Celebrating the strength & diversity of senior citizens and defending their right to make their own damn decisions — whether others approve or not.
All posts under Money are for information purposes only. They are not and should not be construed as financial or tax advice. Laws change and they differ by location. Consider these posts as ideas you could take to your financial advisor and/or tax accountant for discussion.
If you’re considering a late career job change, why not switch to a job that is less likely to force out seniors in order to replace them with cheaper labor?
Yes, it’s come to this. The baby boomer generation who was determined to “Never trust anyone over 30” is getting the same (or worse) disrespect from Gen Xers. Worse because they want to fire us, not just insult us(!)
You did everything right. You picked a doctor within your health plan network. You made sure the hospital was in your network. Yet you suddenly face a bill for thousands of dollars for doctors or anesthesiologists who were not in your network. Bait and switch, anyone?
As the number of seniors grows, so grows our attractiveness to crooks. The following struck me as so important I wanted to get it out to you, even though this doesn’t follow the normal type of postings here.
If you are between 66 and 70, and have not applied yet for your social security benefits — please, please read this posting from the excellent Satisfying Retirement blog.
Apparently crooks, armed with your details from the Equifax breach, are going after people in this age range. They’ve found they can apply online with social security and get back benefits in your name (thousands of dollars worth!) — all before you can find out what happened.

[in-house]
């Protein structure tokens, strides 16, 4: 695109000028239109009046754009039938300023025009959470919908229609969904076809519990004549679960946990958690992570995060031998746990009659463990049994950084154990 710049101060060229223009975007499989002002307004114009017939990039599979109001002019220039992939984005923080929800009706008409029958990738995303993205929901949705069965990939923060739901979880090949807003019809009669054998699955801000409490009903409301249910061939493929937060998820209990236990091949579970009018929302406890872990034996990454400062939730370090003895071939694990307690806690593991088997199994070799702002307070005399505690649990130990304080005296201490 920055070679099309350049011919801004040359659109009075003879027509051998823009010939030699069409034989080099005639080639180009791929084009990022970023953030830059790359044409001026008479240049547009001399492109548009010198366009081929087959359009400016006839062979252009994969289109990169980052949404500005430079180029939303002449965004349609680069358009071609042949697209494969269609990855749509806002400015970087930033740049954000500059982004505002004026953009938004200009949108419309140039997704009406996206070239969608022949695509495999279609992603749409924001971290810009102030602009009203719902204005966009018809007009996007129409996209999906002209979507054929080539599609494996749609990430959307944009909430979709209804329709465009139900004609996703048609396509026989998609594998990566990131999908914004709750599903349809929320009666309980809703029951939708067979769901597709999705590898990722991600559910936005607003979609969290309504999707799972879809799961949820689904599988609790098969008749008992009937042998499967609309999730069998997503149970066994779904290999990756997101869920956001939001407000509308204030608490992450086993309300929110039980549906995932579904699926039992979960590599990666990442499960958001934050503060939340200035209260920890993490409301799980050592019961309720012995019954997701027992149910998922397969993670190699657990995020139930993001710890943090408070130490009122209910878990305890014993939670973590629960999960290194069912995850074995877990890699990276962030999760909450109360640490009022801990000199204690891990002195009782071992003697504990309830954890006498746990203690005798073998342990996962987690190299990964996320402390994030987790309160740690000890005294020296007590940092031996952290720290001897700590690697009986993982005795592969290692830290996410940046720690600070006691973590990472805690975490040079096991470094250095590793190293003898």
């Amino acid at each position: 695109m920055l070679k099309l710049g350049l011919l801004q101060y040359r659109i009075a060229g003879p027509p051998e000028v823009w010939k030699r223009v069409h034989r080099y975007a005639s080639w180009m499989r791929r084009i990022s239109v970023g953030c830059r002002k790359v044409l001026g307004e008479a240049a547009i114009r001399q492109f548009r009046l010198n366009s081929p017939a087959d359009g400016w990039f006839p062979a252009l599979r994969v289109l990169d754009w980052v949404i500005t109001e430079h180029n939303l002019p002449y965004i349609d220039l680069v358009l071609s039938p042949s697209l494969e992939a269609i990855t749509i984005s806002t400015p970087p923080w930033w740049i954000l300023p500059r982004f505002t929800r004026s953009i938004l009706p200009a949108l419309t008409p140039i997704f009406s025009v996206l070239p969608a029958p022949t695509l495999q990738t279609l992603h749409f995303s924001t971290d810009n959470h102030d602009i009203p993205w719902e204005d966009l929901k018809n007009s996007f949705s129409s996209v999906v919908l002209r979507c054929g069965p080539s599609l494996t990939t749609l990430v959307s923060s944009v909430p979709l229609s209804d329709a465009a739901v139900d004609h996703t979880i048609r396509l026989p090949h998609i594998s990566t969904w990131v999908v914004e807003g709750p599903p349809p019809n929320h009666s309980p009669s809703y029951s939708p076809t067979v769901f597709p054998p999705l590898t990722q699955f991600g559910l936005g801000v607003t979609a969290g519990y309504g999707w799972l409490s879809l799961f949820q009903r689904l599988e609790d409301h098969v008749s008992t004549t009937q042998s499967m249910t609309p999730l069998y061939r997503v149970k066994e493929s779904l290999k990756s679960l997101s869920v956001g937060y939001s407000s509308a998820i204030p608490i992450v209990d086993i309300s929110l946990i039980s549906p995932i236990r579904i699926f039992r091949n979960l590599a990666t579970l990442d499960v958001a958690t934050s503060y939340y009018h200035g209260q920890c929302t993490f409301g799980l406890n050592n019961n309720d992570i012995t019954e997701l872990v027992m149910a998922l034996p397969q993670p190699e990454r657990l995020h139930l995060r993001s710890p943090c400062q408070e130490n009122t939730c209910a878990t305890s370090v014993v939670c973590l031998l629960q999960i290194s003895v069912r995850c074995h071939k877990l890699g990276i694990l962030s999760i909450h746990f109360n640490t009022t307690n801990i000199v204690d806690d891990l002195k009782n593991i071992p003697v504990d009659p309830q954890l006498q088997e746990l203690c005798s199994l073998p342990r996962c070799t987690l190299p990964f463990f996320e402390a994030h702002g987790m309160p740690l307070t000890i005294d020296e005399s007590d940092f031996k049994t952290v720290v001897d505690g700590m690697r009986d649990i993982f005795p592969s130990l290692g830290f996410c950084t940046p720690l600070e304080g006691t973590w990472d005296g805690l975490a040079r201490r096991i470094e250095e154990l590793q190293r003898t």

Please check this out — and be vigilant. This not only screws up your social security, but will also force you to fight it out with the IRS and with medicare(!)
Sometimes it seems like senior citizens have all bought RVs and have all hit the road, including myself. But… should you join us?
The answer is very dependent on you and your circumstances — social, medical and financial.
If you are a single woman, don’t stop reading — you may be surprised at the benefits of owning one. I certainly was. The only reason I got one originally was because my dad’s wife suddenly banned animals inside her house. Which meant I couldn’t visit her or my dad, unless I was willing to get a local hotel room and leave my two small dogs inside for hours.
After spending 60+ years trying to GROW our nest eggs, we’re suddenly faced in retirement with SHRINKING them. This sudden about face can give us whiplash — and scare the heck out of us. In fact, one financial advisor told me his clients were more afraid of running out of money in retirement than they were afraid of dying(!)
Hogwash describes a lot of what we have read about financial planning for retirement. I’ve read articles and completed calculators that say if we don’t have at least $1.5 million in the bank — forget retiring. (Gee, I wonder how the 96% of us who are not millionaires ever manage?)
At first glance, seniors may believe they are better off for taxes in 2018. But it may not be true for you. Given that taxes are complex and ‘no one size fits all,’ let’s explore the new Tax Cut Act.
The hype is that nearly everyone will benefit from the tax law changes but that has not been proven. For example, the standard deduction will be doubled starting in 2018. Fantastic, right? But… the personal exemptions will be phased out temporarily. Where will that leave you? Tough to say but odds are most are not better off regarding their tax liabilities. It depends a lot on family size and taxable income levels.